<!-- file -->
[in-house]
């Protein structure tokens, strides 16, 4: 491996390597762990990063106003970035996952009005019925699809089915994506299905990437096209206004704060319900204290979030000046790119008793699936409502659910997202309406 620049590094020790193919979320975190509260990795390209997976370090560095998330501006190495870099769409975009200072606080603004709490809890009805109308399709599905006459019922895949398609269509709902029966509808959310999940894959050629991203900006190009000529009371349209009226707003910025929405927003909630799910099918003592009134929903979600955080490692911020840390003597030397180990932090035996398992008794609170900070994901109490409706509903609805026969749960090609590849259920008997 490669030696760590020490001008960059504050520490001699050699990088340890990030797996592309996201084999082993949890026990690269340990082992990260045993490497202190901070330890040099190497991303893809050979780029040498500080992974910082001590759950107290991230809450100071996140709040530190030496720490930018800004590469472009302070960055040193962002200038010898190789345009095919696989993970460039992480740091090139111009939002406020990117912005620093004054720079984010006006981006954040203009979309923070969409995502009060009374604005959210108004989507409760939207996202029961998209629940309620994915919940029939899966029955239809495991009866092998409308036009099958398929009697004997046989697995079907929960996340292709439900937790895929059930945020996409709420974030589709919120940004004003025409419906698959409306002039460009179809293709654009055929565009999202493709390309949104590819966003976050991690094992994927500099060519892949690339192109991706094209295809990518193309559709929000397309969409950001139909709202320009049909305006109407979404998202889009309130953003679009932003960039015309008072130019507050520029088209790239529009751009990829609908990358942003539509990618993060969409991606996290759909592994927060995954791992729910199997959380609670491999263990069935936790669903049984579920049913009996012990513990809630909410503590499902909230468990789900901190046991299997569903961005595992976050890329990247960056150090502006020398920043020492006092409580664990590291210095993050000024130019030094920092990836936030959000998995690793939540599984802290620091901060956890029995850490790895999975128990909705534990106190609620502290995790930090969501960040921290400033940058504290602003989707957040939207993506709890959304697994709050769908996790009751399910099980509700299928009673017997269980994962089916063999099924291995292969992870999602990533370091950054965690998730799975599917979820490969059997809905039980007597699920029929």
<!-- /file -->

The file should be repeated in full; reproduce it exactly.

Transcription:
[in-house]
């Protein structure tokens, strides 16, 4: 491996390597762990990063106003970035996952009005019925699809089915994506299905990437096209206004704060319900204290979030000046790119008793699936409502659910997202309406 620049590094020790193919979320975190509260990795390209997976370090560095998330501006190495870099769409975009200072606080603004709490809890009805109308399709599905006459019922895949398609269509709902029966509808959310999940894959050629991203900006190009000529009371349209009226707003910025929405927003909630799910099918003592009134929903979600955080490692911020840390003597030397180990932090035996398992008794609170900070994901109490409706509903609805026969749960090609590849259920008997 490669030696760590020490001008960059504050520490001699050699990088340890990030797996592309996201084999082993949890026990690269340990082992990260045993490497202190901070330890040099190497991303893809050979780029040498500080992974910082001590759950107290991230809450100071996140709040530190030496720490930018800004590469472009302070960055040193962002200038010898190789345009095919696989993970460039992480740091090139111009939002406020990117912005620093004054720079984010006006981006954040203009979309923070969409995502009060009374604005959210108004989507409760939207996202029961998209629940309620994915919940029939899966029955239809495991009866092998409308036009099958398929009697004997046989697995079907929960996340292709439900937790895929059930945020996409709420974030589709919120940004004003025409419906698959409306002039460009179809293709654009055929565009999202493709390309949104590819966003976050991690094992994927500099060519892949690339192109991706094209295809990518193309559709929000397309969409950001139909709202320009049909305006109407979404998202889009309130953003679009932003960039015309008072130019507050520029088209790239529009751009990829609908990358942003539509990618993060969409991606996290759909592994927060995954791992729910199997959380609670491999263990069935936790669903049984579920049913009996012990513990809630909410503590499902909230468990789900901190046991299997569903961005595992976050890329990247960056150090502006020398920043020492006092409580664990590291210095993050000024130019030094920092990836936030959000998995690793939540599984802290620091901060956890029995850490790895999975128990909705534990106190609620502290995790930090969501960040921290400033940058504290602003989707957040939207993506709890959304697994709050769908996790009751399910099980509700299928009673017997269980994962089916063999099924291995292969992870999602990533370091950054965690998730799975599917979820490969059997809905039980007597699920029929």